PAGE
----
A purchaser was looking to buy an apartment in a Unit Title development and was concerned about the lack of a long-term maintenance plan.

Vendors selling unit title apartments must provide a copy of the Body Corporate’s Long-Term Maintenance Plan (LTMP) and disclose the balance of the Long-Term Maintenance Fund (LTMF) (if there is one) as part of their pre-contract disclosure to purchasers.

It is compulsory for all Body Corporates to have a LTMP that covers a period of at least 10 years. Changes coming into force in 2024 will require developments of 10 or more units to have a plan covering a period of at least 30 years.

This plan enables the Body Corporate to identify the future maintenance requirements and estimate the costs involved to repair the common property.

This enables owners to be proactive rather than reactive regarding property maintenance and financial planning.  Purchasers should review the plan and consider whether it appears satisfactory, depending on the nature of the building.

The LTMP must:

  • Cover the common property, building elements, and infrastructure of the unit title development, and any additional items that the Body Corporate has decided by ordinary resolution to include in the plan;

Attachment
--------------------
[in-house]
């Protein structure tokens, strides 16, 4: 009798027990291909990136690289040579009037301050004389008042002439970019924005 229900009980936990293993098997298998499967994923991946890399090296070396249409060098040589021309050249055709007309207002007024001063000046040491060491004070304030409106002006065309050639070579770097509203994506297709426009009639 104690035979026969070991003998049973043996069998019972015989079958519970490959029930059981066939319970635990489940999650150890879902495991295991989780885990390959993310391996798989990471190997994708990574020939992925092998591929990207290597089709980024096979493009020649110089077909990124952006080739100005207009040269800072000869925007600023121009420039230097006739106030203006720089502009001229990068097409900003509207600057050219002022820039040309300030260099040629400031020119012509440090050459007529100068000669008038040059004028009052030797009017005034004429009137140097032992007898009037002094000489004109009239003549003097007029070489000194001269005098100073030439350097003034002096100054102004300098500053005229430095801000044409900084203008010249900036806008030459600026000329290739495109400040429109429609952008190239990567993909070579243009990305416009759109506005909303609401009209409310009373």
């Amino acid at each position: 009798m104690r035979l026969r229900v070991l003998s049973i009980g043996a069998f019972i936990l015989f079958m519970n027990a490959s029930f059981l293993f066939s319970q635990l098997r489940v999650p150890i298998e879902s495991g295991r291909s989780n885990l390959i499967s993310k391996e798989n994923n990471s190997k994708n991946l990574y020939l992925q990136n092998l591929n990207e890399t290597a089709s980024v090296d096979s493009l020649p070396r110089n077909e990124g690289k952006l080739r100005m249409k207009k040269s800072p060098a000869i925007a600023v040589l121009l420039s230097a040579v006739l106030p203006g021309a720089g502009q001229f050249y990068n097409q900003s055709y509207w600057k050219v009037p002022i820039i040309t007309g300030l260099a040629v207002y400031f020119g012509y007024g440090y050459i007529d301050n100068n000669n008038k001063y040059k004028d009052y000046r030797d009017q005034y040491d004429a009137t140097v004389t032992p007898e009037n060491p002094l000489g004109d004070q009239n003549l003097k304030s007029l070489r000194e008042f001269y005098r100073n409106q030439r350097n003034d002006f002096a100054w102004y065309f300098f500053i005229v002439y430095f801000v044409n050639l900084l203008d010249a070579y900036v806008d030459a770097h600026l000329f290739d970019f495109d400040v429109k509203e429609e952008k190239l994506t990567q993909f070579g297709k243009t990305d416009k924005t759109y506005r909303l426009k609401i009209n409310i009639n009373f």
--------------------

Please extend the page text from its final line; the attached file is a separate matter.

• Identify those items that the Body Corporate may decide by ordinary resolution not to maintain for any period during the lifetime of the plan;
  • State the period covered by the plan;
  • State the estimated age and life expectancy of each item covered by the plan;
  • State whether there is a long-term maintenance fund;
  • If there is a long-term maintenance fund, state the amount determined by the Body Corporate to be applied to maintain the fund each year; and
  • State who has prepared the plan.

If there are planned works in the LTMP, purchasers should review the estimated costs of the works against the amount the Body Corporate has in the fund. If there is a shortfall between the two, purchasers should be aware there will be increased levies in the future.

Not all Body Corporates have a LTMF if their members have voted against having one, but any works under the LTMP must only be funded through a LTMF.

Purchasers should obtain legal advice when reviewing the pre-contract disclosure statement to ensure they are making a good investment and avoiding costly surprises.

Leading law firms committed to helping clients cost-effectively will have a range of fixed-price Initial Consultations to suit most people’s needs in quickly learning what their options are.  At Rainey Collins we have an experienced team who can answer your questions and put you on the right track.